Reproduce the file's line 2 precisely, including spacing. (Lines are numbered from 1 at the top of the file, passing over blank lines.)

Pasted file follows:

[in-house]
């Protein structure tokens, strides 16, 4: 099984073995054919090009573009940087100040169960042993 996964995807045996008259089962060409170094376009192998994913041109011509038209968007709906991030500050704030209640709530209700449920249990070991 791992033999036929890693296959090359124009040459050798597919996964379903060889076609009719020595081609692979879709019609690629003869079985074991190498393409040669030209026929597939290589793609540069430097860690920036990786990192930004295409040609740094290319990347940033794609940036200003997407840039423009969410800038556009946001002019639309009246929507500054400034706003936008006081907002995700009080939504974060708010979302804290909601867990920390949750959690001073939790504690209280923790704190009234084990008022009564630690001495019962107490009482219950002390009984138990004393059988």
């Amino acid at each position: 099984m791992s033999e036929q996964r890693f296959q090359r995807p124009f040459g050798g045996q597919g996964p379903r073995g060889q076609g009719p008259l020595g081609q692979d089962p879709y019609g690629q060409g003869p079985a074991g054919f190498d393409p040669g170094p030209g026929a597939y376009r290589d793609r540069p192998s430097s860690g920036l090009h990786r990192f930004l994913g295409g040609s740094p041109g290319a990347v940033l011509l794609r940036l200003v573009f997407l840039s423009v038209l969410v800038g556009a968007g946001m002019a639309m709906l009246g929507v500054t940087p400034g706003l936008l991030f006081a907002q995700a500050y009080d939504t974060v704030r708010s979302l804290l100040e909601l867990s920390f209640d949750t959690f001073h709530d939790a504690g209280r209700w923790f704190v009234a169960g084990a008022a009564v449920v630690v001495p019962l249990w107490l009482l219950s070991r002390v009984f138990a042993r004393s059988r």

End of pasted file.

């Protein structure tokens, strides 16, 4: 099984073995054919090009573009940087100040169960042993 996964995807045996008259089962060409170094376009192998994913041109011509038209968007709906991030500050704030209640709530209700449920249990070991 791992033999036929890693296959090359124009040459050798597919996964379903060889076609009719020595081609692979879709019609690629003869079985074991190498393409040669030209026929597939290589793609540069430097860690920036990786990192930004295409040609740094290319990347940033794609940036200003997407840039423009969410800038556009946001002019639309009246929507500054400034706003936008006081907002995700009080939504974060708010979302804290909601867990920390949750959690001073939790504690209280923790704190009234084990008022009564630690001495019962107490009482219950002390009984138990004393059988």